Choosing Tile for the Kids’ Bathroom

We’re getting ready to start our kids’ bathroom renovation and my goal is to really take you inside my brain as I’ve planned out this space. It’s one thing to just say, “Here are all of the pieces I chose for the room,” and another to really explain the “why” behind it all. So today, let’s talk about the kids’ bathroom tile. (Oh, and if you haven’t seen the design plan, you can find it right here!).

The Current Tile

Before we get to the new stuff, let’s take a look at this space when we bought the house in 2019. This bathroom was added on in the 90s and it came with builder-grade floor tile and a floral patterned shower tile. Both were very dated.

A look at our budget-friendly guest bathroom refresh

I did a phase one makeover by painting both the floor tile and the shower tile. That worked fine for a bit, but I’m really excited to have some new, fresh tile in here!

The Kids’ Bathroom Tile I Chose

Choosing the right kids' bathroom tile for our home

Here are the tiles I chose for the space. On the floor, we’ll be going with this mosaic hex tile with the fun pop of blue. Then, in the shower and halfway up the bathroom walls, we’re going with a classic subway tile.

Where to Shop for Tile

I looked at a lot of tile stores when I was planning out our kids’ bathroom and our main bathroom designs. I needed five different tiles, total, so it was a tad overwhelming at first. Here are the places I checked out…

  • Floor & Decor: This is where I got the kids’ bathroom tiles. They have good prices and a fairly large selection.
  • The Tile Shop: Their tile is a bit more high-end and they have great sales people to help you if you’re unsure of what you want. I got all of the tile for our main bathroom here.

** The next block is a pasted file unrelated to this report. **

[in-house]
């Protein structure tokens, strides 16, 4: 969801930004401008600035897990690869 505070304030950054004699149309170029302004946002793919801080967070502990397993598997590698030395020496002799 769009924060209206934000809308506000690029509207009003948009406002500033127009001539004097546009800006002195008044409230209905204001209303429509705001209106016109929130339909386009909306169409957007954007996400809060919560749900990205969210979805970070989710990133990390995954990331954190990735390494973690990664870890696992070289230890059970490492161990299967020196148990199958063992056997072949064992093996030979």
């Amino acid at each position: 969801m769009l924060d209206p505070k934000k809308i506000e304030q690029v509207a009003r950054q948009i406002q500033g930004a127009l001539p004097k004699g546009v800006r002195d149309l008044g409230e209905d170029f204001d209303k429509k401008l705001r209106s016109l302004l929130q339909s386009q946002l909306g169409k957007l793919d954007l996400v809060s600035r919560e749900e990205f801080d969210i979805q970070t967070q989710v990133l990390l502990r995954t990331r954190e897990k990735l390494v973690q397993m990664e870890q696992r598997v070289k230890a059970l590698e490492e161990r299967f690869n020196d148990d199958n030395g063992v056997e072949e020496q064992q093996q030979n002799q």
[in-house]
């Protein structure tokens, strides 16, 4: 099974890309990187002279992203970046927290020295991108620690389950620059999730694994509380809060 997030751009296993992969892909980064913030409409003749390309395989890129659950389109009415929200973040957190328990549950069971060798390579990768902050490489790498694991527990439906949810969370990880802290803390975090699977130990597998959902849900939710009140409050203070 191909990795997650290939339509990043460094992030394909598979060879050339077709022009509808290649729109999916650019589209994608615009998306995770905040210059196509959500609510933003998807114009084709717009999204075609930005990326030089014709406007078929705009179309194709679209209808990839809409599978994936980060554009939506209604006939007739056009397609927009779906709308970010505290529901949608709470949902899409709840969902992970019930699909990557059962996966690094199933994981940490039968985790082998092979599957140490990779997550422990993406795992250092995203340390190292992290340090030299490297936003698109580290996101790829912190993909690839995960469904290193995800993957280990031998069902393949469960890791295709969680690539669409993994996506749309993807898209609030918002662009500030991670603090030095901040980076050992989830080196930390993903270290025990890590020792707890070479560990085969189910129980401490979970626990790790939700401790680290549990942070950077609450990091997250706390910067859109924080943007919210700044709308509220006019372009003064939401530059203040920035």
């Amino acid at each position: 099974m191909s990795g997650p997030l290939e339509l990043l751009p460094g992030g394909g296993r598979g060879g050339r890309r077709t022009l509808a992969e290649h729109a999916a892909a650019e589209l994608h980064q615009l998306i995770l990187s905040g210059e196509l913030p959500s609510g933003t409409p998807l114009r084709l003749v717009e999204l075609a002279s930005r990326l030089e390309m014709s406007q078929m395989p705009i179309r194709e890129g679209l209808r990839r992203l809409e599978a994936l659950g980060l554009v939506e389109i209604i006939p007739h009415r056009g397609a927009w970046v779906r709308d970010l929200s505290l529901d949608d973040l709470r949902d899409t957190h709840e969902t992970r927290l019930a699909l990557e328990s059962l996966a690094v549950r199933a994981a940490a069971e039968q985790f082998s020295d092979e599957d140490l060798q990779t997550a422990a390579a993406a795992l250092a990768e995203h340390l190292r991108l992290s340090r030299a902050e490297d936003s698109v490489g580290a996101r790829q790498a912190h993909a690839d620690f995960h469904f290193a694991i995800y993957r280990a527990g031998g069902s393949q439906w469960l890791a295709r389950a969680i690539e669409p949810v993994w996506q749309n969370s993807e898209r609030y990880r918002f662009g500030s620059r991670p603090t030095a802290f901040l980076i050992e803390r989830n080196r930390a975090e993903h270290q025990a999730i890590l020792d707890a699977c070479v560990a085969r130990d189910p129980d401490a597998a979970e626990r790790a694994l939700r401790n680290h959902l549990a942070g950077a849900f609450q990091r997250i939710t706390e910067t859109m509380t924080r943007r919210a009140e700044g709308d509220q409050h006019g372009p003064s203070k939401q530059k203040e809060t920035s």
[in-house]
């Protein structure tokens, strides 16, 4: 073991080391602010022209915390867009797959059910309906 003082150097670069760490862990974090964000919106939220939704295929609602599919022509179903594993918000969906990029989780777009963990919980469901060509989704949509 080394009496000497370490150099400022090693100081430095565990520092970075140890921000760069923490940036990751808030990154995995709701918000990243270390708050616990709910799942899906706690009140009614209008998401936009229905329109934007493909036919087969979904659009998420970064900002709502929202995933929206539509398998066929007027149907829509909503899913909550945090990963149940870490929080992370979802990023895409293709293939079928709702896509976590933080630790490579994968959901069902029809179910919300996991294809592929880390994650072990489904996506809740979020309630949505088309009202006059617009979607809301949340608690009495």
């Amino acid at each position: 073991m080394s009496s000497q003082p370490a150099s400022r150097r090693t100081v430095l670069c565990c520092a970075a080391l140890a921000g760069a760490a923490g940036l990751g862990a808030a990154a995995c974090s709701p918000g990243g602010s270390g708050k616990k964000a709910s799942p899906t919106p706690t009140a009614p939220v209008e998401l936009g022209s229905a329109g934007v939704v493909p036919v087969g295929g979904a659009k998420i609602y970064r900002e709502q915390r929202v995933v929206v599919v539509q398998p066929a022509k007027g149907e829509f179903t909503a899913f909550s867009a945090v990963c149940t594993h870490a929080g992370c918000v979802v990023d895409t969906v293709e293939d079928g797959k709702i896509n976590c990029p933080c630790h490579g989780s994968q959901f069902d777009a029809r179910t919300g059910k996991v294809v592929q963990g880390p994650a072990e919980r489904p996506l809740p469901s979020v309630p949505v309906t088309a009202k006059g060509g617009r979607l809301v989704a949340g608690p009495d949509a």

• The Tile Outlet: This is a local Chicago spot. I’ve gotten tile from here in the past and the tile from my mom’s bathrooms is from here. They have good prices and the people who work there are super knowledgeable.
  • Wayfair and Other Online Retailers: You can also order tile online, without seeing it in a store. If you do, I recommend getting some samples before you buy!
  • Lowe’s and Home Depot: Don’t forget the big box hardware stores. The patterned floor tile in our first-floor bathroom is from Lowe’s and it was a great price.

Let’s Talk Subway Tile

Kids' bathroom tile choices - I love using subway tile

So why did I choose subway tile? First, it’s cheap. Probably one of the least expensive tiles out there are plain white subway tiles. (Mine are $.15 for each piece.) We need a lot of it (920 pieces), since we’re tiling the entire shower up to the ceiling, and then all the way around the room, so it’s helpful that it isn’t pricey.